I am writing a book. It’s called Small Change: how to work, lead and follow in the 21st. Century. I will be publishing sections as blogs as I write it. I would be grateful for comments, questions and feedback as I proceed. Below is a draft of Chapter 1, Part 1. You can see earlier drafts on my blog or LinkedIn Pulse.
Chapter 1: Have you ever seen a CEO with a Human Capital Asset barcode?
Part 1: Know, for sure, that Human Capital Assets don’t exist
People don’t see themselves as human capital assets. They just don’t. No amount of management theory will change that fact. Working people don’t buy into this concept. And if businesses continue to treat people as if they own them, they shouldn’t be surprised that they are not getting the best from them.
The concept also has no basis in reality. You can’t put people on a balance sheet. They’re not even intangible assets, like Goodwill. Ask any accountant when they last scanned the barcode (sic) of a CEO or any employee, for valuation purposes. Never.
I once asked a seminar full of human resources directors, many of them from FTSE 100 companies, to “up hands if they loved being human capital assets”. No hands. In all of my thirty or so years in business, I never heard a CEO describe himself or herself as a human capital asset, or resource for that matter.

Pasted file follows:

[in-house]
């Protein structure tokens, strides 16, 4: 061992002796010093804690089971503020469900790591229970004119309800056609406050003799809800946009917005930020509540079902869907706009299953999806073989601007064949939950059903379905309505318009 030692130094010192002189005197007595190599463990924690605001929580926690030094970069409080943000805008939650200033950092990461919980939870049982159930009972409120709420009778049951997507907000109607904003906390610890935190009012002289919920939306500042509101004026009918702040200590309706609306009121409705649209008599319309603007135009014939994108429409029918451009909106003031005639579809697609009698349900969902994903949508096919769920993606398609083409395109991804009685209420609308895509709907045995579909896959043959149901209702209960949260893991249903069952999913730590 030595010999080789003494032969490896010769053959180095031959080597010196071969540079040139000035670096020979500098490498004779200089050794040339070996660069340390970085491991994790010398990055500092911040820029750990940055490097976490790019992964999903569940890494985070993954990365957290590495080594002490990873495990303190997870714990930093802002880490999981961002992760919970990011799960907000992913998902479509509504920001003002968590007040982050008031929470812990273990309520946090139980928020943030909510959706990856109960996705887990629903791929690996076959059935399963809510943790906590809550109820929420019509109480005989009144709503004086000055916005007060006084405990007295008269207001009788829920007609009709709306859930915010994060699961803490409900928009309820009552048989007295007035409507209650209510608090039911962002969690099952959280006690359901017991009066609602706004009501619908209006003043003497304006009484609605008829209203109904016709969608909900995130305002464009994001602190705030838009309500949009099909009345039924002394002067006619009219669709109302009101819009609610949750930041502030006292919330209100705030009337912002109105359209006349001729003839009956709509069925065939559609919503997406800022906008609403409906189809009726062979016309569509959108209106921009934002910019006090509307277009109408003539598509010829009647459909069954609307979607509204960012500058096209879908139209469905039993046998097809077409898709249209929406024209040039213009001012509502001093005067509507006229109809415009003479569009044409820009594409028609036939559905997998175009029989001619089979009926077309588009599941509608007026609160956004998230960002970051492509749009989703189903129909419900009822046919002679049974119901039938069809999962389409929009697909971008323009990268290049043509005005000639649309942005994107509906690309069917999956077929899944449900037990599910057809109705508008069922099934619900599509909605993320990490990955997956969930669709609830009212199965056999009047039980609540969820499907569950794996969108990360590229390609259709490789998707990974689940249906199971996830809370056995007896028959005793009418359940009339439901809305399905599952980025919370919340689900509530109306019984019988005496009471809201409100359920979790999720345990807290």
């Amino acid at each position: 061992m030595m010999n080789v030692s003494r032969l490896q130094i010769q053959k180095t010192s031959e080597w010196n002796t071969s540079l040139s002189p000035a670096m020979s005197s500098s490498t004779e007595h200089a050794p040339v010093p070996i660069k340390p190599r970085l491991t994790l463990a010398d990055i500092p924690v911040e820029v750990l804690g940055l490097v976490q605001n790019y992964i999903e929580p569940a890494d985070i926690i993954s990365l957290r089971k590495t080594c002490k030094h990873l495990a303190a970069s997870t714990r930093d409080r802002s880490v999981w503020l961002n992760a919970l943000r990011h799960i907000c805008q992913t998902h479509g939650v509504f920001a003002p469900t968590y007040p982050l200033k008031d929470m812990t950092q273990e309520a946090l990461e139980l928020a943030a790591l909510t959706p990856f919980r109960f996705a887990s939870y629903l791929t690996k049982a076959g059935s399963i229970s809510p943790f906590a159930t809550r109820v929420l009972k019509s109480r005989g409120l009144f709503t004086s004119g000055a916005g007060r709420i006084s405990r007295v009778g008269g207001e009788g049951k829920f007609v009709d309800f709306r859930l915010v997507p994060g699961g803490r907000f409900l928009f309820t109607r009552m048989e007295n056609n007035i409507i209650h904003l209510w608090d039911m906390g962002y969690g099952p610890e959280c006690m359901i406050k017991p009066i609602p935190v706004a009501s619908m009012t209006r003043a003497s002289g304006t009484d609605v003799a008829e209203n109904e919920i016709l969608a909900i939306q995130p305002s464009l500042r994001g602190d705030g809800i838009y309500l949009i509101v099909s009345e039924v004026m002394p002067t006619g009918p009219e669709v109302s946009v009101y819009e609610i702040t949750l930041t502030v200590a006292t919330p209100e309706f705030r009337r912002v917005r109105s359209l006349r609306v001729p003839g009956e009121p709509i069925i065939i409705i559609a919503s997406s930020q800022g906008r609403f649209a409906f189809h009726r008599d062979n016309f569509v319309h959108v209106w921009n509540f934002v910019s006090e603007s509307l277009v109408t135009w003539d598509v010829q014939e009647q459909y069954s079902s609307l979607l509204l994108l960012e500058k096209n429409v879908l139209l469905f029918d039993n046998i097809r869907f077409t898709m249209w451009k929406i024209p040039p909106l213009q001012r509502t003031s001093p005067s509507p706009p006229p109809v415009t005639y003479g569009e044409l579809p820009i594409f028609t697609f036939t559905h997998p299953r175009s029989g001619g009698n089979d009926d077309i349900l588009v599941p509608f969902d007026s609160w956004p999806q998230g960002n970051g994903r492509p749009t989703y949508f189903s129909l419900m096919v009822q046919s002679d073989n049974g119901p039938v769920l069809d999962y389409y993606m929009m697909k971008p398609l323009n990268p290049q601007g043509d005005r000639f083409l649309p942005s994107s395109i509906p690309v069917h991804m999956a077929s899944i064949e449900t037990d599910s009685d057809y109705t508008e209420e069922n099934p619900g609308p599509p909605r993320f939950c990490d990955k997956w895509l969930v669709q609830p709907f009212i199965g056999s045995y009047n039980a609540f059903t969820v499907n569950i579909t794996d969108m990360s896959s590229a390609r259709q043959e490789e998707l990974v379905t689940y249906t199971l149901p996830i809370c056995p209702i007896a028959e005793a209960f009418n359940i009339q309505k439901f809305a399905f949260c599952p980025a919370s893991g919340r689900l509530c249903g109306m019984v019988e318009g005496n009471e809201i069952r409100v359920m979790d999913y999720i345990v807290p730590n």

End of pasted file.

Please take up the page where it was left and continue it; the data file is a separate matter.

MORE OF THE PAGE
But I have heard them describe their workforce as such. Whether I like it or not, these concepts have stuck, albeit uncomfortably. It is unrealistic to suggest that somehow, overnight, all the art and science of Human Resources and Human Capital Asset Management can and or should be transformed or eliminated.
HR and HCM practitioners and writers have made an enormously positive contribution to business. Unfairly maligned, they are not the problem. They are victims of “a fudge”. I know that in the USA this expression has a different meaning. I’m using it in the English sense. The fudge is that many CEOs fail to confront the awesomely difficult task of creating an environment in which people thrive.
Some CEOs are not up to that task. And they know it. I have sympathy with them. But instead of confronting their difficulties, they shift this responsibility to HR, who are then held accountable but not given full power to tackle issues that should rest with the CEO, who is the de facto Director of People, whether they like it or not.
CEO s should focus on three issues, according to most commentators:
- Creating an environment in which people thrive
- Growing the business
- Ensuring customers are happy
So what should HR now do? I have devised a 3 Step Plan to Transform HR to support these objectives. CEOs and Boards could implement these relatively quickly by announcing the following:
- That the CEO, not HR, is responsible for creating an environment in which the people working in the organisation can thrive.
- That the Human Resources Director will be retitled Chief of Staff to support and advise the CEO on the measurable improvement in emotional intelligence across the business.
- That all transactional HR matters – health, safety, employment issues, etc. – are now the responsibility Legal or Finance where appropriate.
That’s it. It could happen today.
But what if you agree with my view, but feel there isn’t a snowball’s chance in hell of these changes happening in your organisation?
My answer: act as if it is happening, and watch small change happen.
Want to talk leadership? Contact me through my LinkedIn profile or call me on +44 (0) 207 754 0335
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